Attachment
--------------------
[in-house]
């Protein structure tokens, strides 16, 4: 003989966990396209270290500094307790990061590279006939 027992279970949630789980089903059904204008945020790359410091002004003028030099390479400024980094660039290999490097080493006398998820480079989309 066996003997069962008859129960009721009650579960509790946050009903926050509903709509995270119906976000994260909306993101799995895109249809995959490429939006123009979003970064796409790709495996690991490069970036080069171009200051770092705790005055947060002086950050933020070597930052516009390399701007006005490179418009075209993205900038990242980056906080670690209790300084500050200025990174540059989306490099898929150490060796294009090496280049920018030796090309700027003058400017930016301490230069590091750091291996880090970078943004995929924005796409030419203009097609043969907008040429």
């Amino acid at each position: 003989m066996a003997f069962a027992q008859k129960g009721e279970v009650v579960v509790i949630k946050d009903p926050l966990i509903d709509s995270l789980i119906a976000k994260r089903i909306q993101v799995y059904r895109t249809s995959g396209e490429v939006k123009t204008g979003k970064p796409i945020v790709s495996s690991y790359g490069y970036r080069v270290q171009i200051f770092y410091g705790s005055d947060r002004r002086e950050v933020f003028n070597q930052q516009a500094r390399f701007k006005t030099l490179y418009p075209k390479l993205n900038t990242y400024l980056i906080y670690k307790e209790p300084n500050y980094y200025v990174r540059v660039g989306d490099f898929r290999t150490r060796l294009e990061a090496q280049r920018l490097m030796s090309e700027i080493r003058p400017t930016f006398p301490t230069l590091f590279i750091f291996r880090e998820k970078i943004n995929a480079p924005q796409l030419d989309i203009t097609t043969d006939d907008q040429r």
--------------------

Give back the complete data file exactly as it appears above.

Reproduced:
[in-house]
């Protein structure tokens, strides 16, 4: 003989966990396209270290500094307790990061590279006939 027992279970949630789980089903059904204008945020790359410091002004003028030099390479400024980094660039290999490097080493006398998820480079989309 066996003997069962008859129960009721009650579960509790946050009903926050509903709509995270119906976000994260909306993101799995895109249809995959490429939006123009979003970064796409790709495996690991490069970036080069171009200051770092705790005055947060002086950050933020070597930052516009390399701007006005490179418009075209993205900038990242980056906080670690209790300084500050200025990174540059989306490099898929150490060796294009090496280049920018030796090309700027003058400017930016301490230069590091750091291996880090970078943004995929924005796409030419203009097609043969907008040429």
């Amino acid at each position: 003989m066996a003997f069962a027992q008859k129960g009721e279970v009650v579960v509790i949630k946050d009903p926050l966990i509903d709509s995270l789980i119906a976000k994260r089903i909306q993101v799995y059904r895109t249809s995959g396209e490429v939006k123009t204008g979003k970064p796409i945020v790709s495996s690991y790359g490069y970036r080069v270290q171009i200051f770092y410091g705790s005055d947060r002004r002086e950050v933020f003028n070597q930052q516009a500094r390399f701007k006005t030099l490179y418009p075209k390479l993205n900038t990242y400024l980056i906080y670690k307790e209790p300084n500050y980094y200025v990174r540059v660039g989306d490099f898929r290999t150490r060796l294009e990061a090496q280049r920018l490097m030796s090309e700027i080493r003058p400017t930016f006398p301490t230069l590091f590279i750091f291996r880090e998820k970078i943004n995929a480079p924005q796409l030419d989309i203009t097609t043969d006939d907008q040429r």